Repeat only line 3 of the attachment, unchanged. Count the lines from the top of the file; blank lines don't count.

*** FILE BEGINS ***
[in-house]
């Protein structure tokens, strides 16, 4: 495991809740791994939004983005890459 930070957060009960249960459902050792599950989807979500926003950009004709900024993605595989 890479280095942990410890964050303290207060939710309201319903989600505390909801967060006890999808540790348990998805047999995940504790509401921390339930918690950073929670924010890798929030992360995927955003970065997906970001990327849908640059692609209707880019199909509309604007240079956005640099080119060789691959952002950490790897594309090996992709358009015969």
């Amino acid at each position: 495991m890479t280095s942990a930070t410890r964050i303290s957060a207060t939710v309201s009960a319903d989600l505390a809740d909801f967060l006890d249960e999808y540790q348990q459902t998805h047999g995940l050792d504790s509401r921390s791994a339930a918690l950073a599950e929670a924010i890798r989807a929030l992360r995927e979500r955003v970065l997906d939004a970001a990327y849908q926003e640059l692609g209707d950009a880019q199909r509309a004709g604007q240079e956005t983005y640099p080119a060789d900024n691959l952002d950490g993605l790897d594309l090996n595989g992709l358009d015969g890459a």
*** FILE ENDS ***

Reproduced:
């Amino acid at each position: 495991m890479t280095s942990a930070t410890r964050i303290s957060a207060t939710v309201s009960a319903d989600l505390a809740d909801f967060l006890d249960e999808y540790q348990q459902t998805h047999g995940l050792d504790s509401r921390s791994a339930a918690l950073a599950e929670a924010i890798r989807a929030l992360r995927e979500r955003v970065l997906d939004a970001a990327y849908q926003e640059l692609g209707d950009a880019q199909r509309a004709g604007q240079e956005t983005y640099p080119a060789d900024n691959l952002d950490g993605l790897d594309l090996n595989g992709l358009d015969g890459a």